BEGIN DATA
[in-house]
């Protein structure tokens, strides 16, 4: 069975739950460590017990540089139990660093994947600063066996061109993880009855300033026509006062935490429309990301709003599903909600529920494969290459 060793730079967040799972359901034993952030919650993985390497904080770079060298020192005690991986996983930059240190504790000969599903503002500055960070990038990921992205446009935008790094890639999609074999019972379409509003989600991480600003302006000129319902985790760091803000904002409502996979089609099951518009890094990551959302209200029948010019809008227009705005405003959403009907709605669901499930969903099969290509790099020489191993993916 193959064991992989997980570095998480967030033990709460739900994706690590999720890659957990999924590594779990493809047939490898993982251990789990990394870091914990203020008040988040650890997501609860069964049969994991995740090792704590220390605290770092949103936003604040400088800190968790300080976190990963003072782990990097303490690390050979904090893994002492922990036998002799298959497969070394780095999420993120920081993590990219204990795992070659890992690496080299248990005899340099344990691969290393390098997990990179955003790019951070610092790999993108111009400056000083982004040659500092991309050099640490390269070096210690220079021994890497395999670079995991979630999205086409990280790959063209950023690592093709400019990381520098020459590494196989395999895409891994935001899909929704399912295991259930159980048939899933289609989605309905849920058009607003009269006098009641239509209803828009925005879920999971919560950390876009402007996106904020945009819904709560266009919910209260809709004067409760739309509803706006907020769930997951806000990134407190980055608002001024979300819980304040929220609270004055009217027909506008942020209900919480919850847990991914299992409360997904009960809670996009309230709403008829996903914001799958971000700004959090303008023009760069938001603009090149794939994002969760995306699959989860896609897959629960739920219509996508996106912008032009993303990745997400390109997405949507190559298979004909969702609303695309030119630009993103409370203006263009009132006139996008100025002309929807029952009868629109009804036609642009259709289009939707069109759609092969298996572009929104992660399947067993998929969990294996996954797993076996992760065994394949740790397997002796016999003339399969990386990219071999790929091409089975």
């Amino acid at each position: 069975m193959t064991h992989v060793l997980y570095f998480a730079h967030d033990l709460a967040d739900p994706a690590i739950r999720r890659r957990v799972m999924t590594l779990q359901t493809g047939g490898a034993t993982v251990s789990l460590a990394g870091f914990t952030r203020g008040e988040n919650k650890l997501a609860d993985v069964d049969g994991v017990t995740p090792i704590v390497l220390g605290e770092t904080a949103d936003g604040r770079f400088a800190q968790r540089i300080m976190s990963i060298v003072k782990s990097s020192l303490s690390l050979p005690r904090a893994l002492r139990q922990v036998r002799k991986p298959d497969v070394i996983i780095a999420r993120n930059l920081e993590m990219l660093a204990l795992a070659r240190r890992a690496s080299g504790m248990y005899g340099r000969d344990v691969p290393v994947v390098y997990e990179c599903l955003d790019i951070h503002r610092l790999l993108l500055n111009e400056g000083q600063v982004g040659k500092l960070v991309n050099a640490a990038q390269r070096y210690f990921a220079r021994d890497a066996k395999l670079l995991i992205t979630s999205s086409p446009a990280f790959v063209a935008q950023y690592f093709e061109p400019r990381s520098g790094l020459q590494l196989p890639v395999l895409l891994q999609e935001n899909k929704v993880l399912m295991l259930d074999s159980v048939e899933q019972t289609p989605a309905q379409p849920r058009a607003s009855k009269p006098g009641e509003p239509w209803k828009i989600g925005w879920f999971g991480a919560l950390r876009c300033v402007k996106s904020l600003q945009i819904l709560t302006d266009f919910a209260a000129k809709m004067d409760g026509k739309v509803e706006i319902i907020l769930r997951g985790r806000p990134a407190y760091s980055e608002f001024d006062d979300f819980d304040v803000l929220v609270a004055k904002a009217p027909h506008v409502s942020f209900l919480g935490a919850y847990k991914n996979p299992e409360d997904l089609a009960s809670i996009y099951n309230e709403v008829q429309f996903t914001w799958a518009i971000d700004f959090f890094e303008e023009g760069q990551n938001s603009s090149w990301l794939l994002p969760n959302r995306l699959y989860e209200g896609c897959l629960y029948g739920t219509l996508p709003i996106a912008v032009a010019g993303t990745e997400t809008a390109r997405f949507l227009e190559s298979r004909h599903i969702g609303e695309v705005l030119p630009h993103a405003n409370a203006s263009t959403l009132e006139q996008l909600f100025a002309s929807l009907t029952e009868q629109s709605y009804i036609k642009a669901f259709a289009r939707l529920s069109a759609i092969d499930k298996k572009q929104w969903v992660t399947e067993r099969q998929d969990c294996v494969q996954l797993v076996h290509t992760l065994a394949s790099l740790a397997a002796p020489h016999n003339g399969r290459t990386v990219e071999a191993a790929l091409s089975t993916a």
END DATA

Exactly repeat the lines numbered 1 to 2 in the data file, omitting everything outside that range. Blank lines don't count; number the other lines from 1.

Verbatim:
[in-house]
């Protein structure tokens, strides 16, 4: 069975739950460590017990540089139990660093994947600063066996061109993880009855300033026509006062935490429309990301709003599903909600529920494969290459 060793730079967040799972359901034993952030919650993985390497904080770079060298020192005690991986996983930059240190504790000969599903503002500055960070990038990921992205446009935008790094890639999609074999019972379409509003989600991480600003302006000129319902985790760091803000904002409502996979089609099951518009890094990551959302209200029948010019809008227009705005405003959403009907709605669901499930969903099969290509790099020489191993993916 193959064991992989997980570095998480967030033990709460739900994706690590999720890659957990999924590594779990493809047939490898993982251990789990990394870091914990203020008040988040650890997501609860069964049969994991995740090792704590220390605290770092949103936003604040400088800190968790300080976190990963003072782990990097303490690390050979904090893994002492922990036998002799298959497969070394780095999420993120920081993590990219204990795992070659890992690496080299248990005899340099344990691969290393390098997990990179955003790019951070610092790999993108111009400056000083982004040659500092991309050099640490390269070096210690220079021994890497395999670079995991979630999205086409990280790959063209950023690592093709400019990381520098020459590494196989395999895409891994935001899909929704399912295991259930159980048939899933289609989605309905849920058009607003009269006098009641239509209803828009925005879920999971919560950390876009402007996106904020945009819904709560266009919910209260809709004067409760739309509803706006907020769930997951806000990134407190980055608002001024979300819980304040929220609270004055009217027909506008942020209900919480919850847990991914299992409360997904009960809670996009309230709403008829996903914001799958971000700004959090303008023009760069938001603009090149794939994002969760995306699959989860896609897959629960739920219509996508996106912008032009993303990745997400390109997405949507190559298979004909969702609303695309030119630009993103409370203006263009009132006139996008100025002309929807029952009868629109009804036609642009259709289009939707069109759609092969298996572009929104992660399947067993998929969990294996996954797993076996992760065994394949740790397997002796016999003339399969990386990219071999790929091409089975």